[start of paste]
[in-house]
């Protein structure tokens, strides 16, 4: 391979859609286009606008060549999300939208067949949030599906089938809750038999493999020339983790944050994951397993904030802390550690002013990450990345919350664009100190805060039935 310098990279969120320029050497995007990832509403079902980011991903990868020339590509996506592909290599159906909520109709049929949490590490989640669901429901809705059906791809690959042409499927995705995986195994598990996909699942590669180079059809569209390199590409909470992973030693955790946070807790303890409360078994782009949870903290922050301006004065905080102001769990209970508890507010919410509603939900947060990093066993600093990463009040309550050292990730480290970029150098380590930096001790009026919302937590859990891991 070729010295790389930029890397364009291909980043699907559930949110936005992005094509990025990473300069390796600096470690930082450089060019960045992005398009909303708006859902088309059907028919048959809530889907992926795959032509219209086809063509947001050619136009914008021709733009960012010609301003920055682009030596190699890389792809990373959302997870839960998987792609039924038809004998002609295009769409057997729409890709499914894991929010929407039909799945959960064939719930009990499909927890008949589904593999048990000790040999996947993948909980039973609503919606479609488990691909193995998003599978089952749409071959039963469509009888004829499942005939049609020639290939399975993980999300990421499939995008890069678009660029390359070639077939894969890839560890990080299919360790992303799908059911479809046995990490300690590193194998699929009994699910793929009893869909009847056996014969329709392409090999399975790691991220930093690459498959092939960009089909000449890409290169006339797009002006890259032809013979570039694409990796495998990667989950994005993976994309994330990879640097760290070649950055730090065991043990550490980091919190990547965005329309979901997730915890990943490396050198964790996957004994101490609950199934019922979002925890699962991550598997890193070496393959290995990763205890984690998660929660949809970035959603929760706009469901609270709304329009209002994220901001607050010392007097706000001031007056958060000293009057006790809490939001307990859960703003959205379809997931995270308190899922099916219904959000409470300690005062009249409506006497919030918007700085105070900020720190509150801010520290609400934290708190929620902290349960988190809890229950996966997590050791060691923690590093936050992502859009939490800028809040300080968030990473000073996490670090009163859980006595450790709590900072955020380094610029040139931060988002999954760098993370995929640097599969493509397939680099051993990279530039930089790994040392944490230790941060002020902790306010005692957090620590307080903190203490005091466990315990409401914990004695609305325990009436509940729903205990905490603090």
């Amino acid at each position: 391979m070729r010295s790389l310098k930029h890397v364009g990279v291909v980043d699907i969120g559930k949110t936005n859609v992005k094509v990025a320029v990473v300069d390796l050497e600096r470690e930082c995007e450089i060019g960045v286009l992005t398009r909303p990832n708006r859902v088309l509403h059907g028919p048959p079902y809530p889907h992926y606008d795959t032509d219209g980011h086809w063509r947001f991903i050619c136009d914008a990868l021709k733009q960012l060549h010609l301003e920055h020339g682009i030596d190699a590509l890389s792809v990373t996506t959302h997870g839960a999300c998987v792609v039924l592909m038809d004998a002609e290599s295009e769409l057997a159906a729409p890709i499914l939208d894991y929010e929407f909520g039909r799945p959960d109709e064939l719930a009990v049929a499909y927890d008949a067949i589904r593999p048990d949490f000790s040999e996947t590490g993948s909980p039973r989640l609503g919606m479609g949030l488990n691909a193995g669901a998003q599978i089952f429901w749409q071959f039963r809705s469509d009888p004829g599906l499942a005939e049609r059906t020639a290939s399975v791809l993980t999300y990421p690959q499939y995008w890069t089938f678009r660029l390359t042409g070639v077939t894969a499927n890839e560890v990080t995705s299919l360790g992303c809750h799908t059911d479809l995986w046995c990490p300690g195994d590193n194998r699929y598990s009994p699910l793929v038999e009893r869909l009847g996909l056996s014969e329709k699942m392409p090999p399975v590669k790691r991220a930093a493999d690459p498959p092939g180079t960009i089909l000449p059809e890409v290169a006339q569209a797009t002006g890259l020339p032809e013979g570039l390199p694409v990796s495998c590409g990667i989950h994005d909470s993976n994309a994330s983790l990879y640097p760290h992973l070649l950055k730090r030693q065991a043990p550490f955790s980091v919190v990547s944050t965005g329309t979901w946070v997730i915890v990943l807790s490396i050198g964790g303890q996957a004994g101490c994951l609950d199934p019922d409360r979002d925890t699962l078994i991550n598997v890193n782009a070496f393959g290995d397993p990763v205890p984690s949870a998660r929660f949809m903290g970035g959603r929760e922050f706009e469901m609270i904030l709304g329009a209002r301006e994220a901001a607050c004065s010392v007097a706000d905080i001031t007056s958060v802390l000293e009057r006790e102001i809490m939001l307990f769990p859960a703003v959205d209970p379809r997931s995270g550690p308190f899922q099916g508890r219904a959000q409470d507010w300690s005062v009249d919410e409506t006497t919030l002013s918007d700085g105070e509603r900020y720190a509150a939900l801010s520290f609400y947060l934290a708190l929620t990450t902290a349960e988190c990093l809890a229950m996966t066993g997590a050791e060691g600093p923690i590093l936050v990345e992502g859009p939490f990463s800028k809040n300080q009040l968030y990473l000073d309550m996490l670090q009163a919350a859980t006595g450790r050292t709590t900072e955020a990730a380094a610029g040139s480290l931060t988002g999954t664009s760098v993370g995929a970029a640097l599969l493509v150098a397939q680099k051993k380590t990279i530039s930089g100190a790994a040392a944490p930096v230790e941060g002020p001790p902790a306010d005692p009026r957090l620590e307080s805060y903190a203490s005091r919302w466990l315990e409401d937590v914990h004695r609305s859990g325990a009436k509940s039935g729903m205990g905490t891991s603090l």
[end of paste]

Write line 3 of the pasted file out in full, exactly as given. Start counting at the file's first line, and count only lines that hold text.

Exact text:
């Amino acid at each position: 391979m070729r010295s790389l310098k930029h890397v364009g990279v291909v980043d699907i969120g559930k949110t936005n859609v992005k094509v990025a320029v990473v300069d390796l050497e600096r470690e930082c995007e450089i060019g960045v286009l992005t398009r909303p990832n708006r859902v088309l509403h059907g028919p048959p079902y809530p889907h992926y606008d795959t032509d219209g980011h086809w063509r947001f991903i050619c136009d914008a990868l021709k733009q960012l060549h010609l301003e920055h020339g682009i030596d190699a590509l890389s792809v990373t996506t959302h997870g839960a999300c998987v792609v039924l592909m038809d004998a002609e290599s295009e769409l057997a159906a729409p890709i499914l939208d894991y929010e929407f909520g039909r799945p959960d109709e064939l719930a009990v049929a499909y927890d008949a067949i589904r593999p048990d949490f000790s040999e996947t590490g993948s909980p039973r989640l609503g919606m479609g949030l488990n691909a193995g669901a998003q599978i089952f429901w749409q071959f039963r809705s469509d009888p004829g599906l499942a005939e049609r059906t020639a290939s399975v791809l993980t999300y990421p690959q499939y995008w890069t089938f678009r660029l390359t042409g070639v077939t894969a499927n890839e560890v990080t995705s299919l360790g992303c809750h799908t059911d479809l995986w046995c990490p300690g195994d590193n194998r699929y598990s009994p699910l793929v038999e009893r869909l009847g996909l056996s014969e329709k699942m392409p090999p399975v590669k790691r991220a930093a493999d690459p498959p092939g180079t960009i089909l000449p059809e890409v290169a006339q569209a797009t002006g890259l020339p032809e013979g570039l390199p694409v990796s495998c590409g990667i989950h994005d909470s993976n994309a994330s983790l990879y640097p760290h992973l070649l950055k730090r030693q065991a043990p550490f955790s980091v919190v990547s944050t965005g329309t979901w946070v997730i915890v990943l807790s490396i050198g964790g303890q996957a004994g101490c994951l609950d199934p019922d409360r979002d925890t699962l078994i991550n598997v890193n782009a070496f393959g290995d397993p990763v205890p984690s949870a998660r929660f949809m903290g970035g959603r929760e922050f706009e469901m609270i904030l709304g329009a209002r301006e994220a901001a607050c004065s010392v007097a706000d905080i001031t007056s958060v802390l000293e009057r006790e102001i809490m939001l307990f769990p859960a703003v959205d209970p379809r997931s995270g550690p308190f899922q099916g508890r219904a959000q409470d507010w300690s005062v009249d919410e409506t006497t919030l002013s918007d700085g105070e509603r900020y720190a509150a939900l801010s520290f609400y947060l934290a708190l929620t990450t902290a349960e988190c990093l809890a229950m996966t066993g997590a050791e060691g600093p923690i590093l936050v990345e992502g859009p939490f990463s800028k809040n300080q009040l968030y990473l000073d309550m996490l670090q009163a919350a859980t006595g450790r050292t709590t900072e955020a990730a380094a610029g040139s480290l931060t988002g999954t664009s760098v993370g995929a970029a640097l599969l493509v150098a397939q680099k051993k380590t990279i530039s930089g100190a790994a040392a944490p930096v230790e941060g002020p001790p902790a306010d005692p009026r957090l620590e307080s805060y903190a203490s005091r919302w466990l315990e409401d937590v914990h004695r609305s859990g325990a009436k509940s039935g729903m205990g905490t891991s603090l």